We need to give ourselves permission to be raw with God, be bold in asking him to take over our circumstances and deliver us from our loneliness.

Free and fabulous or just single and sad?

I’ve known from the beginning of my separation that I would not be in another relationship. For me there were several reasons. For starters, I have some pretty massive trust issues and while I love the idea of a Hollywood style romantic love that is deeper and more pure than anything, I don’t really believe that’s true. I also have kids and I worry about bringing another male into their lives in a position of influence over them. I am also Christian and my theology informs my conscience which says I should remain single now. I make clear that this is my conscience because this is between me and God. Other people come to a different view and that’s between them and God. I can’t judge. I can only talk about what my conscience tells me about my situation. And for me, singleness is what I have always known will be my future after separation and divorce.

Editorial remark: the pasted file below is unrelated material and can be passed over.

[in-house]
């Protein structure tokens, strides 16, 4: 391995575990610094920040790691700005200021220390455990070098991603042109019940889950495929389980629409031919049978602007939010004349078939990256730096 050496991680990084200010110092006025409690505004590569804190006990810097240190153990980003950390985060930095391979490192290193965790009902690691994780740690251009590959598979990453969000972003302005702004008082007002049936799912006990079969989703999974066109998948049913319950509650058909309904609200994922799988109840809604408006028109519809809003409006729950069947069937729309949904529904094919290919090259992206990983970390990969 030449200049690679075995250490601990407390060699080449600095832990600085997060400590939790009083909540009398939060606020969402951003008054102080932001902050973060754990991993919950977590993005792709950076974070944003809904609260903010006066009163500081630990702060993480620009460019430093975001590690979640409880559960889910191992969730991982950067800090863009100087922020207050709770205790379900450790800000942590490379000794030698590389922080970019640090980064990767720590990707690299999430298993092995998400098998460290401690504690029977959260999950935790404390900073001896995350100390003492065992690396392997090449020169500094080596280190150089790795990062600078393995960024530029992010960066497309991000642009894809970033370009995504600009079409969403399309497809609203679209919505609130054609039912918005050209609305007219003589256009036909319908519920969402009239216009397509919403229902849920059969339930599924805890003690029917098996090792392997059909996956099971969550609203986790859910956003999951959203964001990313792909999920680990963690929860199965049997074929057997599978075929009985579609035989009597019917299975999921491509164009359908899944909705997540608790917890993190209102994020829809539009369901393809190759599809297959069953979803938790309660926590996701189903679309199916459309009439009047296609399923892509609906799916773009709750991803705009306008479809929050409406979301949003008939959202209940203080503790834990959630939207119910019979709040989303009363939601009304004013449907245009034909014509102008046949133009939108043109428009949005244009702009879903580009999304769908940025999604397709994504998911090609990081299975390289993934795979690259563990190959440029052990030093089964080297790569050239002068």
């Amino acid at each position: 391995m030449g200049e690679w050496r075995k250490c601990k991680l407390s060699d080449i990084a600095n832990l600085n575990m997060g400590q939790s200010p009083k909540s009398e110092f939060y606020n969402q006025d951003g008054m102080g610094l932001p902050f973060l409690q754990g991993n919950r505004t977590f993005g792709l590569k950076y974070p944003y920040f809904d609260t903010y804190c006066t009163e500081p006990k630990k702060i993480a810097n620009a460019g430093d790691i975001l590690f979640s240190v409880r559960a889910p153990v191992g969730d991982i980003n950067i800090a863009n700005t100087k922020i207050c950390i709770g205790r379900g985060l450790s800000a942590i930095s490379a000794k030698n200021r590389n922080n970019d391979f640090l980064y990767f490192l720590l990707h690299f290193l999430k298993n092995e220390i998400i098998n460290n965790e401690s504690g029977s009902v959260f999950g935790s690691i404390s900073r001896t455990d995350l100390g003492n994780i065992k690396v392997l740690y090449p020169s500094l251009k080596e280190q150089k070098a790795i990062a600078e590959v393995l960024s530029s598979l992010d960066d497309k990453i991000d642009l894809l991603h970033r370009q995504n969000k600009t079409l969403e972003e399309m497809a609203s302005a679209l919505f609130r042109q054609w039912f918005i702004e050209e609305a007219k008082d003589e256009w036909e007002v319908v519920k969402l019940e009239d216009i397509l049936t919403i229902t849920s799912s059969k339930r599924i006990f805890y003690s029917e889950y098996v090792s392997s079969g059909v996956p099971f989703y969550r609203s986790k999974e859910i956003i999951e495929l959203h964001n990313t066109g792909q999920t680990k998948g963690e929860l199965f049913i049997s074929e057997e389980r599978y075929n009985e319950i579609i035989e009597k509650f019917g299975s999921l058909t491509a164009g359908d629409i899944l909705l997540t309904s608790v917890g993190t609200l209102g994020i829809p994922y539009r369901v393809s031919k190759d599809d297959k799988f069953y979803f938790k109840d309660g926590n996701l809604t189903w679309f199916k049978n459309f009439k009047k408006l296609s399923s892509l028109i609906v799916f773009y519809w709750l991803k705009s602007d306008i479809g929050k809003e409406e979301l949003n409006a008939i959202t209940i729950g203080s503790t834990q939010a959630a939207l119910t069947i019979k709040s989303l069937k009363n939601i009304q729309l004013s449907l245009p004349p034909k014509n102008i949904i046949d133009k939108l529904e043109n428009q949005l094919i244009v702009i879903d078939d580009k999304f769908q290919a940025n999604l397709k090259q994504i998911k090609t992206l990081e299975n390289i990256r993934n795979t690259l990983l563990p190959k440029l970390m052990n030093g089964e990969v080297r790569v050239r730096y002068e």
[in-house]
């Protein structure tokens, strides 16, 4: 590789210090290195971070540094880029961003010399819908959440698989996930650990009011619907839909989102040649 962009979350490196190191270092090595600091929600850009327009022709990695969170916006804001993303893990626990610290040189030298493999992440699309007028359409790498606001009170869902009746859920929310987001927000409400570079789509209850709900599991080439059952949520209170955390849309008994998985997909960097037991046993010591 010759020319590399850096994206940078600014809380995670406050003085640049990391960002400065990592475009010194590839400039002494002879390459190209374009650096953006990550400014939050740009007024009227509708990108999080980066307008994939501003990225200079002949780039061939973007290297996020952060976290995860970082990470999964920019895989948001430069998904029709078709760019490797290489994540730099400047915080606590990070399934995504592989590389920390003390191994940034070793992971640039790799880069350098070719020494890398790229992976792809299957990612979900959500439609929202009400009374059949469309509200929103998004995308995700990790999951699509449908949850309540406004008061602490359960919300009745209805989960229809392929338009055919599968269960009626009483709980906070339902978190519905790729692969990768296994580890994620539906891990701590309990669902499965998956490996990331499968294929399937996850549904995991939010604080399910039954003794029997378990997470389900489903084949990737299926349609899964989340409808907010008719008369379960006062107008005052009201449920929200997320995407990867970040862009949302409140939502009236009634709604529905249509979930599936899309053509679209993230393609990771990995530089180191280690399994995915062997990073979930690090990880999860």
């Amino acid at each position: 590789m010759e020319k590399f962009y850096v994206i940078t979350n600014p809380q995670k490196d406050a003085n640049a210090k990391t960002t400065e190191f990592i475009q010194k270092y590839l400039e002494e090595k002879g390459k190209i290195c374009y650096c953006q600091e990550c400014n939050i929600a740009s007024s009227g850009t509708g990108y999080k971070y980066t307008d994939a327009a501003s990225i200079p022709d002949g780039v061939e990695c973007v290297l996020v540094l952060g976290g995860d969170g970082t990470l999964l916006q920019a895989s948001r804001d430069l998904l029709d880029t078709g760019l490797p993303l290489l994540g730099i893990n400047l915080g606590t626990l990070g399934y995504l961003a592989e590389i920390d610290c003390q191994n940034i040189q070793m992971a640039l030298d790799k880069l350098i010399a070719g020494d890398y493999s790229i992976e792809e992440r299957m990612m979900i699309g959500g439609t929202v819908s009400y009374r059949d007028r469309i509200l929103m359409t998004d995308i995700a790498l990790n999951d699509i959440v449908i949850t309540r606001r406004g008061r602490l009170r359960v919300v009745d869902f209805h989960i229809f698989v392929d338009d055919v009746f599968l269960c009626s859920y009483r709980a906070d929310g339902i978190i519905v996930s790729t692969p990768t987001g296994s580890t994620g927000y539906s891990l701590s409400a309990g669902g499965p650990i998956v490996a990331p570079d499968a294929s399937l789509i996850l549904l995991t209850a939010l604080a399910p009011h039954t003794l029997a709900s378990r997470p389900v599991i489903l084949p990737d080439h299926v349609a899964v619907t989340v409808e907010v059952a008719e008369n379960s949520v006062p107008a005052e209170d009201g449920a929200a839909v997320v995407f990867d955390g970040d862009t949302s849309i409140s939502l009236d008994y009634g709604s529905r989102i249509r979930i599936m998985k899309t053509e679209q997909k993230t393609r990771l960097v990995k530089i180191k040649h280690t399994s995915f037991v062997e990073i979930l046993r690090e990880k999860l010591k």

I’ve had to come to this through a process of thought and prayer. In the beginning, it was easy for me to say “I’ll just be single now” because I needed time to heal, and after a breakup I believe its a wise and healthy thing to be a alone for a while.

As time moved on, I had to keep developing my idea of singleness. This was because as I healed, I needed to be sure of what I was thinking. Partially because of my own clarity of thought as the fog thinned, and partially in response to other people’s treatment of my situation.

I’m sad to say that some treated me as though I had become morally tainted for life.  That takes some coming to terms with. You can do your business with God, you can weep and pray. You can be right in the eyes of God. But you can’t be right in the eyes of some humans.